In what appears to be a significant backdown by the Victorian Planning Minister Mr Richard Wynne, his Department and the City of Melbourne, an extraordinary deal has been struck with the Corkman pub’s developers, Mr Ramen Shaqiri and Mr Stefce Kutlesouvski.
The partners will no longer be forced to rebuild the entire hotel to its original condition using the original materials.
Instead they must commence their planned development with a height allowance of 12 storeys prior to 2022.
They must also clear the current site of rubble and detritus by the 30th of November 2019 and create an ‘informal outdoor recreation area’ as an interim solution prior to the commencement of construction – serious?
The proviso is that this ’12 storey development’ must be set back from the street on the parts of the site where the original pub stood. Keep in mind this is a 460sq m site!
Corkman cowboys cut deal with minister and city council on pub site
The developers who unlawfully demolished Carlton’s Corkman Irish Pub in 2016 have reached a deal with the Andrews government to clear the site and temporarily turn it into a park by the end of November.
But the pair stand to profit from knocking down the 158-year-old pub without permission, because under the settlement reached with Planning Minister Richard Wynne and Melbourne City Council, they now have three years to re-develop the site – with a tower up to 12 levels high.
Some of the wrecked pub’s remains have sat untouched for almost three years, piled roughly beneath tarpaulins installed under duress by the developers soon after they demolished it without warning on an October weekend.
A hearing before the state planning tribunal was due to start on June 3, with Mr Wynne seeking an order to rebuild the two-level pub, which had stood on the corner of Leicester and Pelham streets in Carlton since 1858.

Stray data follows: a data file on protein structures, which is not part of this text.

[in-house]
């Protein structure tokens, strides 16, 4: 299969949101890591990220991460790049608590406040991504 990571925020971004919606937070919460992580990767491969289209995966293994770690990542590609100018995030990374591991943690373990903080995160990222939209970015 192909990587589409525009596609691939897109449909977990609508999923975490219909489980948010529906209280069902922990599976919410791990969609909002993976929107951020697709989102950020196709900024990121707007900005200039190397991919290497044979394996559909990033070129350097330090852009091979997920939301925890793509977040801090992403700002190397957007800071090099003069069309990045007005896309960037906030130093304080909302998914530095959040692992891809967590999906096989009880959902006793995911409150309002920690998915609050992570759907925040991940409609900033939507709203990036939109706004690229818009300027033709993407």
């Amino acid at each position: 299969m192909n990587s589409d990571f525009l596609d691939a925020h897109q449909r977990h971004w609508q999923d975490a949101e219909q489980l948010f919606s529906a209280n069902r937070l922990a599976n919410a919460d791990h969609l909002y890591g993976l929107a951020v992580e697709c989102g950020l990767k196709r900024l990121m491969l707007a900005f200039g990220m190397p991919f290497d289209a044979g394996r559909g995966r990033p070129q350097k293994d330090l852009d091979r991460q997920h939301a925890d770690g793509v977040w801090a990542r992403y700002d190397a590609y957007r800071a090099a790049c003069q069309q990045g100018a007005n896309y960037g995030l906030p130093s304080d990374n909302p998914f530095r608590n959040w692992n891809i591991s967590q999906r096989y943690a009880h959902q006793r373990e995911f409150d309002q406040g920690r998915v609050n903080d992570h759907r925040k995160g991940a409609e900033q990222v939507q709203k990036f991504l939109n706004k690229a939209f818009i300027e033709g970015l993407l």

Before the hearing began though, Mr Wynne and the city council reached an agreement with the developers who knocked it down, Raman Shaqiri and Stefce Kutlesovski.
The agreement means that Shaqiri and Kutlesovski have agreed to clear the site and, by 30 November, build an “informal outdoor recreation” area on it.
The pair then have until 2022 to redevelop the site in a form approved by the planning minister.
The planning rules Mr Wynne has set for the site – after he was forced to back down from earlier more aggressive rules on the 460-square-metre piece of land – allow a tower of up to 12 levels to now be built. Under those rules, any new building must be set back from the street on the parts of the site where the now-demolished historic pub once stood.
But the rules would allow a highly profitable development to still be built on the site. Mr Wynne was forced to back down on his earlier, much tougher rules for the site because the planning system cannot be used to punish rogue developers and owners.
If the pair do not begin re-developing the site by mid-2022, they will be forced to rebuild the external parts of a two-level pub “as nearly as practicable to the condition they were immediately before their unlawful demolition”.
Shaqiri and Kutlesovski, who bought the pub for $4.8 million in 2015, pleaded guilty in the Melbourne Magistrates Court this year to knocking it down illegally.
They have been fined $1.3 million by the courts, along with an earlier $600,000 penalty via an Environment Protection Authority prosecution for failing to deal with asbestos from their illegal demolition. They are appealing the severity of the latter fine.